There is nothing quite as stirring as the sound of bagpipes and the swish of tartan kilts on a misty, frosty morning in the Upper Hunter Valley.
The town of Aberdeen is many kilometres from its namesake in Scotland, but the passion and enthusiasm of those who have Scottish heritage and now live in Australia, is unbridled and infectious.
This year was the 18th Aberdeen Highland Games and if the crowds were anything to go by, one of the most successful. The Chief of the Day was the Hon. Sandy MacDonald. He opened the Games as a fourth generation Australian Scot and he reminded the crowd that about 1.7 million people in Australia claim to have Scottish heritage and many live and work in the Hunter.
As the frosty air warmed and the Pipe Bands and Drums performed then marched off, it was time to see the grace and skill of the Highland Dancers performing on stage. In contrast in the centre of the oval, were sets of the most enormous calves and chests on mighty men, the Tartan Warriors. The team of four men participate in a traditional Celtic strongman competition over three events.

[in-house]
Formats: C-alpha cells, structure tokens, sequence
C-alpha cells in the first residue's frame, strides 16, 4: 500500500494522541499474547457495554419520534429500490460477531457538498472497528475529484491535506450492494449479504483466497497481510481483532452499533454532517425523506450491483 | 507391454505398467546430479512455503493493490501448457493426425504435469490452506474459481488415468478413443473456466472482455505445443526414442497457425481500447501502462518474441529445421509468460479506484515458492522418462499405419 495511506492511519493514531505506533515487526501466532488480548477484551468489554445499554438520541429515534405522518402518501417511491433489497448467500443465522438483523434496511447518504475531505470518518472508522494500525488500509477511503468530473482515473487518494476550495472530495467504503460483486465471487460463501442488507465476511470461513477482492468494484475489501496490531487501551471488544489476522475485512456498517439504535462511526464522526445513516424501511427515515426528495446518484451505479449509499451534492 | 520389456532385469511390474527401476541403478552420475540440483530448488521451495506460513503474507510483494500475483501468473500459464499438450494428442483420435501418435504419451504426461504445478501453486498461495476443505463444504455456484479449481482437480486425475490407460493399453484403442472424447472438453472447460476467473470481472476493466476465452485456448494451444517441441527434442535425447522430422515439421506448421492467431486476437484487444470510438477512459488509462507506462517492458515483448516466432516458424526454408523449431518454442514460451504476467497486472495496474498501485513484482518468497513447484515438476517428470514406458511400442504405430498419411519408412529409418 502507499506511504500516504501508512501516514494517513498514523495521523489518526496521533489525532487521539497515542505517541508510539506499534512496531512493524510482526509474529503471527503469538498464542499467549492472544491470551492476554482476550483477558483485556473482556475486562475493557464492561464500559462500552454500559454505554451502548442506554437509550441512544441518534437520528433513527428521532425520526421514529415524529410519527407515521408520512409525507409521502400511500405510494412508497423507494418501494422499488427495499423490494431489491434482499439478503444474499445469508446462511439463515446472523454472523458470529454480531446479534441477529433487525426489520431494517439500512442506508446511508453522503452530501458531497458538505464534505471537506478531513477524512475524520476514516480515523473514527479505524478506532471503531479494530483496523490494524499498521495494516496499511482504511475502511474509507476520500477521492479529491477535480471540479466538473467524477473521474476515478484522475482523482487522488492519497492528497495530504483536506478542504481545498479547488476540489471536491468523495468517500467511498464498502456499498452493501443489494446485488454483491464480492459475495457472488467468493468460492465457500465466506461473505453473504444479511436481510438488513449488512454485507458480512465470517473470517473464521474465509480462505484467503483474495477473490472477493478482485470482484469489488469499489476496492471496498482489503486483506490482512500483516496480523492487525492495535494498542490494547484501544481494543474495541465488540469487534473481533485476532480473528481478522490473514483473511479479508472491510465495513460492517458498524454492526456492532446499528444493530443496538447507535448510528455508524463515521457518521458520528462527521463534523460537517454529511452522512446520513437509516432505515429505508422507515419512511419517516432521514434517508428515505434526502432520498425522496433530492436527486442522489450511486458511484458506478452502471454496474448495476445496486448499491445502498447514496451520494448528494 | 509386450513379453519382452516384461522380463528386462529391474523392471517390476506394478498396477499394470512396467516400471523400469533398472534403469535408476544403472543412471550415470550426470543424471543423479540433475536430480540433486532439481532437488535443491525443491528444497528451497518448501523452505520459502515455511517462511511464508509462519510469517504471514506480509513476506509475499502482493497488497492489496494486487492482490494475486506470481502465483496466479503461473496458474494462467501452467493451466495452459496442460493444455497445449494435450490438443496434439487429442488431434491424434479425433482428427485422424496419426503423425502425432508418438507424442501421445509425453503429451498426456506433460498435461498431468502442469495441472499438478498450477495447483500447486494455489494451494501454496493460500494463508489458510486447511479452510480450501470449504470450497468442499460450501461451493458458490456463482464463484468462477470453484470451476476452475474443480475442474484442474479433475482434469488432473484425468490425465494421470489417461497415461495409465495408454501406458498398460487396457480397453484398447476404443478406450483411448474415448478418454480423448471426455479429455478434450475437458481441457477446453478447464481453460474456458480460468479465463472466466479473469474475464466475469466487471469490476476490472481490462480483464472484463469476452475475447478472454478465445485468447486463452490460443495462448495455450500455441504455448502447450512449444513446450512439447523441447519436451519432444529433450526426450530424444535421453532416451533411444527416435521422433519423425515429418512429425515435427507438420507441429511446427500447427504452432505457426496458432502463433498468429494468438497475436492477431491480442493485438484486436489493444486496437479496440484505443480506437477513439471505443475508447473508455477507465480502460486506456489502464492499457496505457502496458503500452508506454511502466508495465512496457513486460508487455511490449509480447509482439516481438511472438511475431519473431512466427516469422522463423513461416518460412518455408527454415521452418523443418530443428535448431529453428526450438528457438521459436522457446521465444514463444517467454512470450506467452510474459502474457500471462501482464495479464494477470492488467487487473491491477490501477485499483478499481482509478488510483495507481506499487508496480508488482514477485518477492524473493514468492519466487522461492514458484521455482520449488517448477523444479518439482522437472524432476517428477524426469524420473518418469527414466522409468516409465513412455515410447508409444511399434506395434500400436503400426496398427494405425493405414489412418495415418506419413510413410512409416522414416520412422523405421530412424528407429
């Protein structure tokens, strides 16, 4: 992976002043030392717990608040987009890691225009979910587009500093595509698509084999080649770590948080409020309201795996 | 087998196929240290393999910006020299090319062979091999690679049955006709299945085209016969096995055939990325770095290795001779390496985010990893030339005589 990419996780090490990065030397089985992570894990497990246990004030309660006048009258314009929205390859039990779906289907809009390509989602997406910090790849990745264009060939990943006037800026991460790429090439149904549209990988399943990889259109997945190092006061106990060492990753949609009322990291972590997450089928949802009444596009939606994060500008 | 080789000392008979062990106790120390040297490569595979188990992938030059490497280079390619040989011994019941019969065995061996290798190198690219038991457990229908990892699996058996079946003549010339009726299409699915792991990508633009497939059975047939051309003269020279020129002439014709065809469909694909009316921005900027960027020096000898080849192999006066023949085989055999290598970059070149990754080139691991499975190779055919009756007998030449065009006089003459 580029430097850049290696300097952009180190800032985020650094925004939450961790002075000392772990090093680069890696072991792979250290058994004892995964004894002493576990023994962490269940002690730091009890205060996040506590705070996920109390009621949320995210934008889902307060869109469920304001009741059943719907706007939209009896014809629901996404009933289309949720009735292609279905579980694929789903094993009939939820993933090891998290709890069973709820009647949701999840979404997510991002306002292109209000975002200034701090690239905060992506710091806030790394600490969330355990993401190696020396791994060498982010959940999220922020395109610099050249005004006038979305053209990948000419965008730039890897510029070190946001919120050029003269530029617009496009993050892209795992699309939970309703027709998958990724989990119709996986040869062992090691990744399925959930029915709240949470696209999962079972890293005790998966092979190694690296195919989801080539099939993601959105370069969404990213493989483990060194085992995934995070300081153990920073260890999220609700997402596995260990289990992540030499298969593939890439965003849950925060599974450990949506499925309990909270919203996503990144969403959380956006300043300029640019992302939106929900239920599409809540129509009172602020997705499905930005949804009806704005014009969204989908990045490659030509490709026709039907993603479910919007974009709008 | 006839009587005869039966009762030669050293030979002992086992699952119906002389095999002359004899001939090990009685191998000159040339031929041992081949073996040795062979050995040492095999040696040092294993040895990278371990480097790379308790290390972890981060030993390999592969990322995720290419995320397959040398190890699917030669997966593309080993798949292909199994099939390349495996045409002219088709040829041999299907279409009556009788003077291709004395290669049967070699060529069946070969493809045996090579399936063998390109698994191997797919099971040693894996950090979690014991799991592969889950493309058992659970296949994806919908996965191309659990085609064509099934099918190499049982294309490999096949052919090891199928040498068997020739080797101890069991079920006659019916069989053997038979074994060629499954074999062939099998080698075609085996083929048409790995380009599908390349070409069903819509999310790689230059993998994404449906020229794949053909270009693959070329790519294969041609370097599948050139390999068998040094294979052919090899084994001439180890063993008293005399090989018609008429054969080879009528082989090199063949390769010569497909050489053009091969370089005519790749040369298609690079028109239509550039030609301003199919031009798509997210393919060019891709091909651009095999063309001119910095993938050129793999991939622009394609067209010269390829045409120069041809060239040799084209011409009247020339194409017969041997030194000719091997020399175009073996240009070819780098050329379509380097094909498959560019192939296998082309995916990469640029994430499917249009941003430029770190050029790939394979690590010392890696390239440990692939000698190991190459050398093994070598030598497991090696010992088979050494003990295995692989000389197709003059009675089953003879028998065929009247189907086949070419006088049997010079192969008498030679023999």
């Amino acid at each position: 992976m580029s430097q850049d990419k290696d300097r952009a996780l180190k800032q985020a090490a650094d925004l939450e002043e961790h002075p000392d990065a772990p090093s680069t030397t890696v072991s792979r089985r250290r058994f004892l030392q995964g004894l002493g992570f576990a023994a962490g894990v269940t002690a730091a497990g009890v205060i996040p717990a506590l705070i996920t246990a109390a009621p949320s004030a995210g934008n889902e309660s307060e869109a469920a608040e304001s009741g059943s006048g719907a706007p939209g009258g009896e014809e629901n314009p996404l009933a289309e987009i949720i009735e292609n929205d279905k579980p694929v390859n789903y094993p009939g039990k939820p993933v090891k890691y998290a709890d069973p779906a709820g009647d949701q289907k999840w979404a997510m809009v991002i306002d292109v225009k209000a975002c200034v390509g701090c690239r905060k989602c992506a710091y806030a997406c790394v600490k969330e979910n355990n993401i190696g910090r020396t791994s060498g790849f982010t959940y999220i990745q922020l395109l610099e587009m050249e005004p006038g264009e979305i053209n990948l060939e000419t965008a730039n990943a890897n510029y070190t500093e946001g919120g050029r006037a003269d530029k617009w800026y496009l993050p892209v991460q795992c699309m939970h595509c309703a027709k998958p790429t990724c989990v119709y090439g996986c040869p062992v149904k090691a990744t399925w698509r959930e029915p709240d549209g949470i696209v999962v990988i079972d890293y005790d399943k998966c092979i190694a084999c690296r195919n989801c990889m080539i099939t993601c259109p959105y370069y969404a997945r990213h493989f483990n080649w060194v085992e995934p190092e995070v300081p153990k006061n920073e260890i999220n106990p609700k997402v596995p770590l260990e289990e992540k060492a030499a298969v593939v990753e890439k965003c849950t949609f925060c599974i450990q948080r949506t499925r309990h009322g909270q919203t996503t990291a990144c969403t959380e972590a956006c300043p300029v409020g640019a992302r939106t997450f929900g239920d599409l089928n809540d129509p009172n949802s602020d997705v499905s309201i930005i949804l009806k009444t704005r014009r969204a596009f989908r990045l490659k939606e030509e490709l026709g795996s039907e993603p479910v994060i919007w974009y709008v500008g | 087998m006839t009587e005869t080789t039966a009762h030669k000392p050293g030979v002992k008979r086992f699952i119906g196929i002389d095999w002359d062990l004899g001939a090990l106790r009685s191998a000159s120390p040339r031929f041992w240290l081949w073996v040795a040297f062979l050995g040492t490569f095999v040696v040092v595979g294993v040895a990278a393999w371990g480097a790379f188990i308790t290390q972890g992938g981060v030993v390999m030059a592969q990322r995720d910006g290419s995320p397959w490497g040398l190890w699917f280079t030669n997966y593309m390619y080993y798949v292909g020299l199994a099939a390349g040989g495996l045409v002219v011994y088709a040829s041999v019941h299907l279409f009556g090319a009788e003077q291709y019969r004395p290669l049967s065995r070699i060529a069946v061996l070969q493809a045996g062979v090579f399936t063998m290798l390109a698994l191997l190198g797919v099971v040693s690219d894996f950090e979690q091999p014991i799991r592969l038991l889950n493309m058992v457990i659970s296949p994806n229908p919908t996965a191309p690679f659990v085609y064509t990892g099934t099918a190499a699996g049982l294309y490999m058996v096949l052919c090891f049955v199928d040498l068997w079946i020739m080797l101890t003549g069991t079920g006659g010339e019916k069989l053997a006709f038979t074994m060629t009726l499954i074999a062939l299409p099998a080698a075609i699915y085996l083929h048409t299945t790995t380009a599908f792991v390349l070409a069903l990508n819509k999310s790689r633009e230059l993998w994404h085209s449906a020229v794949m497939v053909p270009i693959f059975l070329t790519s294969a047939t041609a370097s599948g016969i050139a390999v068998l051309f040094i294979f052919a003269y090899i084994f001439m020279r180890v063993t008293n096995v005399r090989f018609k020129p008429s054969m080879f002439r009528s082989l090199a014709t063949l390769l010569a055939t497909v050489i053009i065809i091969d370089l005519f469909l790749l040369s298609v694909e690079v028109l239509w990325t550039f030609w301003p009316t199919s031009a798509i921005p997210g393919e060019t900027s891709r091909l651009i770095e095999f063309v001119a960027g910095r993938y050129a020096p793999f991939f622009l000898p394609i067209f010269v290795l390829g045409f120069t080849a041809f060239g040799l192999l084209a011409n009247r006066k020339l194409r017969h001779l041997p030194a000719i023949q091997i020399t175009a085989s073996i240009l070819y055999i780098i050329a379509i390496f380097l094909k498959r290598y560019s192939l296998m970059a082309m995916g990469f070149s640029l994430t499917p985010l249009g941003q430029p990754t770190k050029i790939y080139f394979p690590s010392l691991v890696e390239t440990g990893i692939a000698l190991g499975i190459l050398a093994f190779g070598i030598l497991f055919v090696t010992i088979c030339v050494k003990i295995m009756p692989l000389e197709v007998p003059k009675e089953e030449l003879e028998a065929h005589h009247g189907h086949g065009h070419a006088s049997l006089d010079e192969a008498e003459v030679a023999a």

In front of the teams were five huge stones, looking like giant’s marbles. These are known as the Manhood Stones and this is the first event the men compete in. The athletes compete against the clock to lift the 5 stones of increasing weight, from 100kgs to 165kgs, heaving them off the ground and placing them on the barrels.
The second event is the Sheaf Toss and the men have to toss a bag weighing about 7kgs over a bar, and the final test is the tossing of the caber. This event is said to have developed from the need to toss logs across chasms or rivers so as to cross them. A large wooden pole weighing about 79kg has to be tossed so it falls away from the thrower.
There were 21 clans represented at this gathering and many had stalls where visitors could check out their Scottish heritage and take home a tartan tie, a sporran or a clan cap badge.
As the sun set and weary strong men, tug of war teams and Scottish dancers packed up, it was time to get ready for the Ceilidh that night, complete with…you guessed it… a haggis entrée.